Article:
Colbert says we are always burning calories. For a man, he burns about 2000 calories, and that’s without exercise. So, a 2000 calorie diet correctly administered with three meals and two snacks daily is necessary. Yet, he maintains that weight will be lost just doing that. I am interested to see if this works. And, if I add a mile or more walk five or six times a week, then the pounds should slowly melt away – I hope.
The body, as we all know, is complex. This includes the processing of food. Dr. Colbert explains that there are many hormones like insulin which causes a drop in blood sugar that are released to cause that hungry feeling. As a type-1 diabetic, when I have a hypoglycemic episode, I feel I could eat everything in the pantry.
On the other hand, appetite is a desire to satisfy a food craving which is usually a specific food like soda, cake, pies, cookies, chocolate candy, and highly processed foods like white bread. All of these foods are addictive.
Colbert explains that hunger is a purely physiological response. Appetite is both psychological and physiological that can be triggered by the memory, sights, smells, taste, and texture of foods we love and crave.
Cravings include eating comfort food like chips, chocolate, and ice creme. And, we eat comfort food to relieve stress. We eat socially with others making us often unconscious of the amount and type of food consumed in a social setting like a wedding reception.
Wouldn’t it be great that when that craving hits, we would reach for the celery, asparagus, carrots, and broccoli! But unfortunately, we aren’t wired that way.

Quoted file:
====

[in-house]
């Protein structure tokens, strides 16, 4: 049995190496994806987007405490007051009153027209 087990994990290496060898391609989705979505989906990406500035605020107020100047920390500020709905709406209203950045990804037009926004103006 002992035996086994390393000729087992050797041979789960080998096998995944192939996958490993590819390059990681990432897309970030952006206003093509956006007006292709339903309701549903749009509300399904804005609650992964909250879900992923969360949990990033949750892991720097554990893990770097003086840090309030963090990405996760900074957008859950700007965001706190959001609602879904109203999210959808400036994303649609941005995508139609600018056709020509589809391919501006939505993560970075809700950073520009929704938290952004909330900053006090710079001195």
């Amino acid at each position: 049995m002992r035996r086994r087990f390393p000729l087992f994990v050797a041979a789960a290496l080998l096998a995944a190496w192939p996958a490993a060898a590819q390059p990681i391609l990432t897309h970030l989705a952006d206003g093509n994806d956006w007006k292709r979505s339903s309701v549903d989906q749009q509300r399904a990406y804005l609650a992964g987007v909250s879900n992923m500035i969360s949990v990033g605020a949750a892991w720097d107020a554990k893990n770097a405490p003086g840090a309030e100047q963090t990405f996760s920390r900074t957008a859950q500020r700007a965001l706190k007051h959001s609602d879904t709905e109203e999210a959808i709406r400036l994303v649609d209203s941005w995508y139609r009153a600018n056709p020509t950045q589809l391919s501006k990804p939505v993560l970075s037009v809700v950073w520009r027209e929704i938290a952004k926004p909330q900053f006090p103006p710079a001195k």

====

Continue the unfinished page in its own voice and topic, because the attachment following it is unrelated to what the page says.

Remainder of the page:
Sometimes, we eat mindlessly watching television. My favorite TV watching food is Tostidos and salsa. Before I know it, I can consume a half bag of Tostidos. Not good.
We are bombarded with food. Fast food and restaurant commercials support a lot of TV and sports programs. This is not to mention the beverage commercials of sugary soft drinks and beer. Food and drink are ever before us.
Considering the environment of food we are surrounded with, our body’s hormones, and a host of other factors, it’s hard to have self-control when it comes to food. The doors and windows of our bodies have been removed allowing all kinds of problems with food to occur. These problems easily lead to a pound here, a pound there, and before we know it, we are overweight or even obese like me (240 lbs. 5’8″).
Thus, two keys for me are self-understanding and self-awareness as it relates to food. Understanding that portion control and timely eating are essential, and awareness that I live in a culture saturated with appealing food.
I am hopeful and challenged that I can put myself under food self-control. I have to. My health demands it.